Updated: Feb 25
Originally published on July 28th, 2017 on my Nefesh blog, Hegyon Libi
There are, essentially, only two ways for kids to hear about sex: their parents, and someplace else. While that “someplace else” may be any one of a number of sources, what those sources tend to share is a lack of parental input. Whether it’s the school bus, sleep-away camp, a dirty joke, a teacher, or a predator- chances are, if it doesn’t come from parents, it will be inaccurate, incomplete, unhealthy, or a combination thereof.
My client, “Sara”, was molested as a child by her brother. She never complained or reported it, not because she liked it, but because it didn’t have a name to her. She didn’t know that all the other brothers out there weren’t “annoying” their sisters that way. She is begging for more proactive education for children.
She believes if she and/or her siblings had known what was going on, had understood that it had a name, a treatment, a solution, a response, it could have saved her years of suffering.
Another client, “Rachel”, is afflicted by obsessional fear that she is attracted to women, although she has a lovely marriage and is most definitely attracted to, and intimate with, her husband. The root of her fear is that her first sexual experiences as a girl were with a young female relative, consensual, but completely without comprehension of what it was or meant. She was aware of vague feelings, of physical sensation, pleasure, discomfort, guilt, secrecy, shame. Their experimentation went on for years, but without any information or education. She believes if anyone had spoken to her at any point about her own sexual development, she too, could have been spared much distress.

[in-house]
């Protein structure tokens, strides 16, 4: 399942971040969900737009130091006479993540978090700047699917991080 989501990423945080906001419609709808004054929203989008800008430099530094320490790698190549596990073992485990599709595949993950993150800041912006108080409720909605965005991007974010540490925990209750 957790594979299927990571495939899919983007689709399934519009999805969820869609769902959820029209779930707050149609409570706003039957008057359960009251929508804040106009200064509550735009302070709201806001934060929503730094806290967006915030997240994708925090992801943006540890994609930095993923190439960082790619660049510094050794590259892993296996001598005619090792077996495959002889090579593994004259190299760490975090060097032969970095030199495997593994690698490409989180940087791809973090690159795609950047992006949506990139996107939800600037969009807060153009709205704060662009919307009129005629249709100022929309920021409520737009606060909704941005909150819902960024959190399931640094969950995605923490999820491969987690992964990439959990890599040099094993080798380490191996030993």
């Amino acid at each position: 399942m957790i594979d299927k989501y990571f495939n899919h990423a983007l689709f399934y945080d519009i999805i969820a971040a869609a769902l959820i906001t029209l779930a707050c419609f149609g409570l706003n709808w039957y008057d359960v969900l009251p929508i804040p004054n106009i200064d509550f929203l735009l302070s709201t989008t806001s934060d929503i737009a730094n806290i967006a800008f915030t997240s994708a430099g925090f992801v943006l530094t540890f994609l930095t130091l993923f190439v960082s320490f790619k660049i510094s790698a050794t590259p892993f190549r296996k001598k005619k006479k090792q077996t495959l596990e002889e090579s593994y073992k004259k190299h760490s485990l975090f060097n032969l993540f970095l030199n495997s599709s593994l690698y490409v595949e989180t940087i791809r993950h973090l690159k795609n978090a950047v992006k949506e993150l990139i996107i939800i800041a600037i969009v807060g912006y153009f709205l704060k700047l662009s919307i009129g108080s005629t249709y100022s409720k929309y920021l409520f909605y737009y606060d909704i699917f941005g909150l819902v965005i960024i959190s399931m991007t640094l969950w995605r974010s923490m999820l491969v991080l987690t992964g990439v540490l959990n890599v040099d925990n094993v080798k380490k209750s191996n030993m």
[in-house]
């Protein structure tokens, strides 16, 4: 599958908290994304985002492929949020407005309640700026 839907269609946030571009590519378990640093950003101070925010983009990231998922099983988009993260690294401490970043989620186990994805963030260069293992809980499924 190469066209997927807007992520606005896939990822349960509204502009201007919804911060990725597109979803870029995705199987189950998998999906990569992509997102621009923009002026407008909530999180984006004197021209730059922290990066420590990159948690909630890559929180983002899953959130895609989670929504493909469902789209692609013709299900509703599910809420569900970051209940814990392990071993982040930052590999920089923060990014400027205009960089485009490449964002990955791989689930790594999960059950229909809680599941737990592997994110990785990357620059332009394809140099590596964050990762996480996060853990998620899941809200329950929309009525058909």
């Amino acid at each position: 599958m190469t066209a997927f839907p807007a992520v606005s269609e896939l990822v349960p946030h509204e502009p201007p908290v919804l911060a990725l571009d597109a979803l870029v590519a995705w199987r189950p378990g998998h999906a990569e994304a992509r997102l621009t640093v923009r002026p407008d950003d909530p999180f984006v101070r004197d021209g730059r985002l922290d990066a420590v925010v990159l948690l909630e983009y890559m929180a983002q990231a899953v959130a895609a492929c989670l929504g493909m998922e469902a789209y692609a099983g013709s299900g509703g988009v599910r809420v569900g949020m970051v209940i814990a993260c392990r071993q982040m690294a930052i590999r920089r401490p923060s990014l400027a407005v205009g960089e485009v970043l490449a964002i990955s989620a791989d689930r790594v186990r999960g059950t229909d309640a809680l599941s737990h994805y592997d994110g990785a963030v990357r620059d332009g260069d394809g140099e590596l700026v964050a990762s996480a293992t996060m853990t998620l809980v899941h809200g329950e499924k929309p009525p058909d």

We therapists in the Orthodox communities walk a tightrope on this issue.
On the one hand, there is the predominant culture, the zeitgeist of openness and freedom, information and internet, and the modern, unprecedented, widespread normalization of premarital sex, followed by formalized “sex-ed” and “safe sex” movements, and rapidly evolving expansion of what sex, gender, and sexuality are.
The culturally validated, even celebrated, unboundaried behavior that accompanies this new normal is something with which all factions of society grapple.
On the other hand, there is the more insular cultural pressure to shelter, protect, preserve innocence, and by extension, ignorance. Present in conservative American values as well, it takes on even more significance in a deeply religious community; one that discourages sexual talk, experimentation and masturbation, and (perhaps mistakenly) presumes abstinence until marriage, as well as monogamy, and general safety. We value privacy, modesty, the right for children to be kids.
A large number of my clients are women who were too successfully educated about privacy and modesty. They experienced the sudden shift to sexual activity on the wedding night as trauma. Still others were not traumatized, but still had difficulty adjusting.
The next generation is slowly acknowledging this problem. With the epidemic use of internet pornography, immediate publicizing of egregious sex crimes against minors, heated open global dialogue about sexual identity and activity, and popularization of sex therapy, even more right wing communities are becoming more open to education. Parents are realizing this, but still grappling with the why, the how, and the when.